The Anglo-Dutch consumer products giant raced to put out newspaper ads last week in the U.K. and Netherlands asking consumers to ignore Procter & Gamble Co.'s highly publicized charges that the stain-fighting detergent, marketed under various names in different areas, rots clothes (AA, April 11, et seq.).
The first in a series of ads jointly created by J. Walter Thompson Co., London, and PPGH/ JWT, Amsterdam, is headlined: "Our reputation is on the line. That's just where we like it." Lintas Worldwide holds the account in the rest of Europe.
The newspaper ad promises money back to dissatisfied customers and a toll-free telephone number in both countries to answer questions. Original advertising not mentioning the issue continues to run.
In another effort to kill the controversy, Unilever this week starts rushing to stores a reformulated version that slightly reduces the manganese content-the ingredient P&G claims damaged clothes in a series of test results from independent labs in six countries.
But marketing experts wonder whether Unilever's move is too little too late. In the Netherlands, Franz van Lier, co-author of the book "Marketing Flops," said this parallels Coca-Cola Co.'s new Coke fiasco in 1985, when consumers rejected a new formula and the old version had to be brought back to save the brand.
Mr. van Lier's advice is to scrap the brand, called Omo Power in the Netherlands, and reintroduce the traditional Omo concentrate detergent it replaced.
Freek Holzhauer, author of marketing books and editor of a Dutch marketing magazine, agreed: "They should buy pages in the newspapers to announce withdrawal of Omo Power, admit their mistake as soon as possible and inform the public that good old Omo is still available."
The influential Dutch Consumers' Council is telling consumers not to buy Omo Power until the new version goes on sale.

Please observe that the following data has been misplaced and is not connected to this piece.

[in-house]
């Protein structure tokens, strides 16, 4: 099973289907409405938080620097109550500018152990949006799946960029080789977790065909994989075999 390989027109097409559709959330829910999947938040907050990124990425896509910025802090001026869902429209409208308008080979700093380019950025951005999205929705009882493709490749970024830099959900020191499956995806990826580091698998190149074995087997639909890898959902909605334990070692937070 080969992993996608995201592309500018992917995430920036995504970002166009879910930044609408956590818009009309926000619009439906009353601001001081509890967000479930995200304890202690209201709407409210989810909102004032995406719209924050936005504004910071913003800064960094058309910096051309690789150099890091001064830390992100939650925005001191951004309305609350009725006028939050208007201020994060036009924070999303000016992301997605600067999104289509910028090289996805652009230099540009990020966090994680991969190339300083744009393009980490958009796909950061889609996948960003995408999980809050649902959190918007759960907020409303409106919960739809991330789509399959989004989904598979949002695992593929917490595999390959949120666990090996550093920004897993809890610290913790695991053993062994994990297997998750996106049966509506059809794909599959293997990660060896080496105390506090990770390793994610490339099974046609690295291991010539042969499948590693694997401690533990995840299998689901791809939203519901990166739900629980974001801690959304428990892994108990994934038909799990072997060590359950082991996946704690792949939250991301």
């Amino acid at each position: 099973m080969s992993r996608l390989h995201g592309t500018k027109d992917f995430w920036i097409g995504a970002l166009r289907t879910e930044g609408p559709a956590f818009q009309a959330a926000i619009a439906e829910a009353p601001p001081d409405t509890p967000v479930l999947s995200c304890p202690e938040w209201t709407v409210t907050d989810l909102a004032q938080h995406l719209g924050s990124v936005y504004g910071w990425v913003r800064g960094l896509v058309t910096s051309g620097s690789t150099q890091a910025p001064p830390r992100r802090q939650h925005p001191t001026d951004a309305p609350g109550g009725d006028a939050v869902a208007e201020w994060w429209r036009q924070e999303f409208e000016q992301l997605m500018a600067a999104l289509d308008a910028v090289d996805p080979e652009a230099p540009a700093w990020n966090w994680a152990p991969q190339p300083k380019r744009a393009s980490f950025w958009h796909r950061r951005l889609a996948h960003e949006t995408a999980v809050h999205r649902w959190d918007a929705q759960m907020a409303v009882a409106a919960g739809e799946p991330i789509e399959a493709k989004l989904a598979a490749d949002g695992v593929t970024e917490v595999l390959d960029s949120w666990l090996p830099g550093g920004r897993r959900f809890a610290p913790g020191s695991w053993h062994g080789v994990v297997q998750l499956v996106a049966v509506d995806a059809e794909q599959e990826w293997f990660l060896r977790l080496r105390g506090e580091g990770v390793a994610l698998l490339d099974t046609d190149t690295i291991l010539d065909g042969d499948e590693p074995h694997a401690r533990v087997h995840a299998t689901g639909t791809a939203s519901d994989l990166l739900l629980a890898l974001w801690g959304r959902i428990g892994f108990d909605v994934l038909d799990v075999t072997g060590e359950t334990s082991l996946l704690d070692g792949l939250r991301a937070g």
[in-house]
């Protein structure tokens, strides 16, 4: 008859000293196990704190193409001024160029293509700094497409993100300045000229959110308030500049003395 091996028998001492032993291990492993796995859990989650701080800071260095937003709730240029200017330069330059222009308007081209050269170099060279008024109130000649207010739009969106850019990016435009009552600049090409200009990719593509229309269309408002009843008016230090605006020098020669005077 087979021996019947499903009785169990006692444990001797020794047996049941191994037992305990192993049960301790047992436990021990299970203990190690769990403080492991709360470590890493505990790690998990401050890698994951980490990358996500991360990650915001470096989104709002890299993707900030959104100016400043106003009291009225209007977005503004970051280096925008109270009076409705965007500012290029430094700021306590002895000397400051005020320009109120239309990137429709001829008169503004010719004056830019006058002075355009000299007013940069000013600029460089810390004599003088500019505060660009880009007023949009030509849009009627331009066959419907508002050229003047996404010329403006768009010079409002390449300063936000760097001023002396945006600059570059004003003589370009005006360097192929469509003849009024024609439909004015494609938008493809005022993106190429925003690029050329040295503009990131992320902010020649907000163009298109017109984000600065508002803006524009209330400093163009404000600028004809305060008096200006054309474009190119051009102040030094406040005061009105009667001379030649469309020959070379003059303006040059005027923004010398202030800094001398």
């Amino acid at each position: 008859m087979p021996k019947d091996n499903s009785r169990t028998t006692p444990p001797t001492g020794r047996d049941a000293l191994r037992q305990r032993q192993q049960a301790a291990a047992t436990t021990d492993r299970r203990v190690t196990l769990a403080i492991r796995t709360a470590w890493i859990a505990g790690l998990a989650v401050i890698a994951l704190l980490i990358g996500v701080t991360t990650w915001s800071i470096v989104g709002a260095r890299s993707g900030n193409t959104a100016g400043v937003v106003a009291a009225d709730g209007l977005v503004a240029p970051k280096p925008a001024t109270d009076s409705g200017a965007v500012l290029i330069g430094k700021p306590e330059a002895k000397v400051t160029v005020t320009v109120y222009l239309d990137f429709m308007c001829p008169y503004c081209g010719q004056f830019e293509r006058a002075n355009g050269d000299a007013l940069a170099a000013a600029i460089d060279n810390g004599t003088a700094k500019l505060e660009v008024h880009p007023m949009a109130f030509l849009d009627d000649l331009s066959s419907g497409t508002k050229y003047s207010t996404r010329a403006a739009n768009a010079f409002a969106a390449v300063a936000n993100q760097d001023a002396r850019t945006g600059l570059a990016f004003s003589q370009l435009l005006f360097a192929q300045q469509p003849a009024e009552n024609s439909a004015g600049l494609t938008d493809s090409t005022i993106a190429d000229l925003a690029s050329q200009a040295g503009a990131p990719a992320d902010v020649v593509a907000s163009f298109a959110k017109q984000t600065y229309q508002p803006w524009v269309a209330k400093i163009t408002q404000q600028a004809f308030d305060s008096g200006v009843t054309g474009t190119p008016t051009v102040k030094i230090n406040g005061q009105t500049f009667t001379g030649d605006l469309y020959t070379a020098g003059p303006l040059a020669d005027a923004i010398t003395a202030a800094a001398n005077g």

But Unilever's move to reformulate its product hardly mollified P&G, which started its publicity barrage April 27 and is already denouncing the revised detergent.
"Simply lowering the level of the `accelerator' is no guarantee the problem will be solved," said P&G President John Pepper.
"The responsible action would be to remove the ingredient until it can be demonstrated to the public that the Power products are now safe and will not deposit active manganese residues on clothes," a P&G spokesman added.
As testament to its determination to derail Unilever, P&G has uncharacteristically bombarded journalists around Europe with copies of the lab reports and colorful photos of clothes full of holes from the Power detergent. P&G later admitted the pictures were of clothes that P&G-not the labs-test-washed using a Power detergent.
P&G even faxed journalists transcripts of a Swedish newscast in which a reporter aired the local Via Power commercial, then commented, "They forgot to mention the detergent's most significant characteristic: It destroys the clothes!"
P&G is instructing the labs it hired to test the Unilever brand at higher-than-recommended temperatures. As a result, Unilever is putting clear instructions on its new packs to wash at low temperatures.
Wim Selman, chief executive of Unilever detergent subsidiary Lever Bros. in the Netherlands, last week reaffirmed the company's faith in the new brand. But he did concede it should have emphasized on packs the need to wash in lower temperatures.
"That was not smart, but it's a detail and we're changing it," Mr. Selman said.
Unilever even tried to cast its mistake as a plus. In the U.K., where the product is called Persil Power, the company ran an ad in the touting, "From Persil, a cure for high temperatures."
Last month, Unilever dropped a related suit against P&G, filed in the Netherlands, that alleged trademark infringement and the use of untruthful statements.
Alarmed by P&G's attacks, German detergent maker Henkel, owner of the Persil brand name outside the U.K. and France in Europe, hastily put out a news release last week saying the Persil product it markets is not the manganese version.